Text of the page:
Reconstruction of the Early Jurassic ecosystems of southern Poland
The aim of the project is the reconstruction and visualisation of Jurassic ecosystems from the Mesozoic margins of the Holy Cross Mts. and the Zawiercie–Częstochowa–Lubliniec region, and their comparison with known ecosystems of the same age from Europe and North America, using a multidisciplinary approach in research conducted in several institutes and research centers.
An ecosystem consists of a biotope together with the plants and animals living within it. In the case of reconstruction of extinct ecosystems, especially from older periods, reliable results can be obtained using proper methods and strictly selected data. The older the reconstructed ecosystems are, the more difficult it is to obtain exact sedimentological data, and well-preserved fossils or a sufficient amount of ichnofossils (traces of animals/dinosaurs, coprolites). Full reconstruction is impossible because delicate organisms are automatically excluded since they could not fossilise, but we plan to acquire as much data as possible with the use of the available methods for an accessible fossil record.
The planned project will be based on the applicators' scientific experiences and the results of their previous studies made in the framework of projects or other research in palaeobotany, geology, stratigraphy, sedimentology and palaeozoology. We plan to use sequence stratigraphy as a basis for the palaeotopographical reconstruction of territories from different strata, and for its visualisation on a series of maps showing changes in the topography of the study area in a given time interval. We plan a subsequent sedimentological study to complete both the data and extension of the reconstructed territory.
Reconstruction of the plant cover will be conducted based on preserved plant macroremains (mainly leaves) or sporomorphs. In the framework of the planned project the known taxonomical data of macro- and microflora will be supplemented with newly collected fossils from the outcrops Dąbie, Odrowąż and the boreholes Kaszewy and Niekłań, as well as with fossils from some new localities in the Holy Cross Mts., which we plan to collect during the realization of the project.
In the taxonomical study of fossil plants, we will use chemical treatment for the preparation of cuticles (a resistant substance produced by leaf epidermis cells), which is important in taxa determination and conclusions about plant adaptation to the environment. Plant taxa will then be connected with the defined types of the environment on the topographic map, stratigraphic levels, and the territorial points where they occurred. This will be completed by information on their environmental preferences and analysis of palaeosols. The environmental requirements of plants are known partly from earlier studies (our own or from literature), and they will be studied partly due to the project's purpose. A palynological study will help to determine the range of taxa where macroremains are not preserved, and palynofacial analyses will complete and specify data concerning the palaeoenvironment.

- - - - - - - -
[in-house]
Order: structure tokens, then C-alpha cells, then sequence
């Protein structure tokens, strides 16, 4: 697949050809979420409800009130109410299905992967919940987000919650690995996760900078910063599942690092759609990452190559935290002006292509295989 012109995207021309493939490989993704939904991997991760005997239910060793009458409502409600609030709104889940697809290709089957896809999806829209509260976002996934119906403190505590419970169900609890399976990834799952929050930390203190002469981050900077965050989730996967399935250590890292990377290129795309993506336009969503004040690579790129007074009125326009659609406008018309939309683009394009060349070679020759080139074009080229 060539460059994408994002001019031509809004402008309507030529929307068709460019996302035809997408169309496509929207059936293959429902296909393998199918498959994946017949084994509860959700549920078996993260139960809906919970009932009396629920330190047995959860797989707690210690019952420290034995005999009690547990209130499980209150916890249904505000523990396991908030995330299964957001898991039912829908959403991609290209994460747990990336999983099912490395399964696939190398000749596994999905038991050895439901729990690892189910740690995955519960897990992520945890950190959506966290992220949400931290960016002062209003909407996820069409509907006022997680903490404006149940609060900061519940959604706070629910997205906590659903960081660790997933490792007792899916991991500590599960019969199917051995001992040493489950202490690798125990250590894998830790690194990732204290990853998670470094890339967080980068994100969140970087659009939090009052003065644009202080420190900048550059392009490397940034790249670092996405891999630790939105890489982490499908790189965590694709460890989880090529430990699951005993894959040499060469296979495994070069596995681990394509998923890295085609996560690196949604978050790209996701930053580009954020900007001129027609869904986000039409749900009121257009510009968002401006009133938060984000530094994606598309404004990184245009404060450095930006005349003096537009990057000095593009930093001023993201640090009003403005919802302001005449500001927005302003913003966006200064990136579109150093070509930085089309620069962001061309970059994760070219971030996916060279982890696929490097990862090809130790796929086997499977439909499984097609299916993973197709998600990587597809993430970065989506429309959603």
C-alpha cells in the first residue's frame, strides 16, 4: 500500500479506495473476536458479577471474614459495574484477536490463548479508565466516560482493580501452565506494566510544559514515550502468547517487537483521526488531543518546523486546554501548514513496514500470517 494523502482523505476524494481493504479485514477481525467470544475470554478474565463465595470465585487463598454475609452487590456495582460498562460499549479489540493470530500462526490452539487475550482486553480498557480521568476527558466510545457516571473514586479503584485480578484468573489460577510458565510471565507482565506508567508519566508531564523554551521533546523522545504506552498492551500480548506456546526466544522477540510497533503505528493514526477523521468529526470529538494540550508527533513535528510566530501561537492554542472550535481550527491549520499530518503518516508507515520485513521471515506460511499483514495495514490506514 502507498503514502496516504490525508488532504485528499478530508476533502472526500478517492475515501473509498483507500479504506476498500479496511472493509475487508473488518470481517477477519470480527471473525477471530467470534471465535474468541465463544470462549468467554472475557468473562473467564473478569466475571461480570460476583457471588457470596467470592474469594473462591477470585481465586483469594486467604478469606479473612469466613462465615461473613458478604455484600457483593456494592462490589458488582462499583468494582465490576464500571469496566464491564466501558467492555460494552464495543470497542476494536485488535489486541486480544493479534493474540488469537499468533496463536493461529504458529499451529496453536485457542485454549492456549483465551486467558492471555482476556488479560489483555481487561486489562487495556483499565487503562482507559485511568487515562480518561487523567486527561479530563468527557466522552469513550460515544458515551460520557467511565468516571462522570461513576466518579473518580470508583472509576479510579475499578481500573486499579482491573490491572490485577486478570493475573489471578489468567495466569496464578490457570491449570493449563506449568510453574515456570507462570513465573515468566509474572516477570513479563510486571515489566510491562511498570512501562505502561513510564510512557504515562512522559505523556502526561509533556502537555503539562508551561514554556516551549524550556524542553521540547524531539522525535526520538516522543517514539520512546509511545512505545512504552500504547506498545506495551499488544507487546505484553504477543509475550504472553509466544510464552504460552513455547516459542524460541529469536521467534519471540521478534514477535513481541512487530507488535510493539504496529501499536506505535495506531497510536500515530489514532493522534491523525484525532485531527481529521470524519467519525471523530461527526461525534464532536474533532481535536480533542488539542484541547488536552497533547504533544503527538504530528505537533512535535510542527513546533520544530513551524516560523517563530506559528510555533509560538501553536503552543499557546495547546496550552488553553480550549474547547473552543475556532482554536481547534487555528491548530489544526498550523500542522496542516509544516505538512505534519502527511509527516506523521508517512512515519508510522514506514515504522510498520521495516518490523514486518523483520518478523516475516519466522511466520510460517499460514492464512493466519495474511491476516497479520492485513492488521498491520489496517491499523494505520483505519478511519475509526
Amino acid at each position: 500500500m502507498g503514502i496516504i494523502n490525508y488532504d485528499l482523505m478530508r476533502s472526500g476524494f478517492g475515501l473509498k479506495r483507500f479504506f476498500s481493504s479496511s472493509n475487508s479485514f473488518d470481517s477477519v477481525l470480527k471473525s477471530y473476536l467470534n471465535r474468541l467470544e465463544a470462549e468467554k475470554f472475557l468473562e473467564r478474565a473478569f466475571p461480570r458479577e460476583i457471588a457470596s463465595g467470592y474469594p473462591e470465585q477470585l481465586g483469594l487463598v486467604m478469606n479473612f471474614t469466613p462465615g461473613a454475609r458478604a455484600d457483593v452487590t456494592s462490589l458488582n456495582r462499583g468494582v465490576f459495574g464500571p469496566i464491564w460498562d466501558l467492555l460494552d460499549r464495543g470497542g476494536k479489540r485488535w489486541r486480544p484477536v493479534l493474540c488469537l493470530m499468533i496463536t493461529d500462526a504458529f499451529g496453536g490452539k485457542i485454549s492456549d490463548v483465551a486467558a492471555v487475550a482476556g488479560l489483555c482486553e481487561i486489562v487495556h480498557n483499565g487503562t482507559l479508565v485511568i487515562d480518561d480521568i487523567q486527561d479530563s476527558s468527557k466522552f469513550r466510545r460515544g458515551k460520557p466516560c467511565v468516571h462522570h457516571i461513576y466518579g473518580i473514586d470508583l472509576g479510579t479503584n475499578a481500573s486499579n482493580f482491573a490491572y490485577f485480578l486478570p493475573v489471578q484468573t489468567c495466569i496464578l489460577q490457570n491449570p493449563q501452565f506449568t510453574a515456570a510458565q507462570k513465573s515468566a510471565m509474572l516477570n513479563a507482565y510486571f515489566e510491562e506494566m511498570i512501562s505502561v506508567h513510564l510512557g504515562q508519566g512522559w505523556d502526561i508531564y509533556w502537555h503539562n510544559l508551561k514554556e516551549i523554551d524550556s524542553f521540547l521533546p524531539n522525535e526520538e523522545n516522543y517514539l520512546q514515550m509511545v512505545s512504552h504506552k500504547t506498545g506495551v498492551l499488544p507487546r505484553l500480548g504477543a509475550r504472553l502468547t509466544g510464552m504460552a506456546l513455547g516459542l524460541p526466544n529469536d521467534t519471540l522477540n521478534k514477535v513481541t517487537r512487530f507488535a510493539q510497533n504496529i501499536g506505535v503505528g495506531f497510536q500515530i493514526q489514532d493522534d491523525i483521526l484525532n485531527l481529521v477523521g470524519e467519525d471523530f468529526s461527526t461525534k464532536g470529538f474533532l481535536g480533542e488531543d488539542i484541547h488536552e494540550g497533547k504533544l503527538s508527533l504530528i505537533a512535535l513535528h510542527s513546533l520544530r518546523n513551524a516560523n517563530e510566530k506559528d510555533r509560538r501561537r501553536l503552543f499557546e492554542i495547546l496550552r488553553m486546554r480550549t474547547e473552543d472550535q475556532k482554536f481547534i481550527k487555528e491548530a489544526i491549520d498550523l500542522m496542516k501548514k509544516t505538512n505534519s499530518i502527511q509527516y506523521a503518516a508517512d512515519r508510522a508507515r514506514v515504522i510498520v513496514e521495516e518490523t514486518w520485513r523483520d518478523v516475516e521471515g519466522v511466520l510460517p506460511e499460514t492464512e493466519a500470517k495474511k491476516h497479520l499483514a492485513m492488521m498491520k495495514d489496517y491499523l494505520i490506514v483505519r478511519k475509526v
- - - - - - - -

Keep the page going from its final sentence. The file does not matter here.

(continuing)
The studied ecosystems also contain the tracks of herbivorous and carnivorous dinosaurs which can be linked with taxa known from skeletal fossils in the other localities (UK, France, Germany). This makes it possible to draw conclusions about the places they fed and resided.
Combining the ichnotaxa of herbivorous dinosaurs and plant taxa from the same territory and strata, we will gather information about the possible diet of the animals. Multisided analysis of coprolites co-occurring with the tracks (palaeobotanical for plant cuticles and sporomorphs, and geochemical for biomarkers, as well as isotopic) makes it possible to precisely define the taxa of the eaten plants. It also provides information about whether the study areas were feeding places or if the animals only passed through them. Analysis of dinosaur characteristics such as size, anatomy, dentition, or the length of the neck and its motor ability provides data on the feeding manner. The study will be complemented by qualitative evaluation of co-occurred herbivorous and carnivorous dinosaurs, which will help in the reconstruction of the trophic system of the study area.
This type of complex reconstruction extended by plant-animal interactions will be the first in Poland and one of only a few in Europe (although the first using these methods). It will be of high value because palaeoecological, palaeobotanical and palaeozoological research forms the basis for analogy with other ecosystems at different points around the globe. The methodology can be applied in similar studies in different territories and time intervals, and the results will fill gaps in the current achievements in this scientific field providing well-documented data.
Photo: Maria Barbacka.
Photo: Maria Barbacka.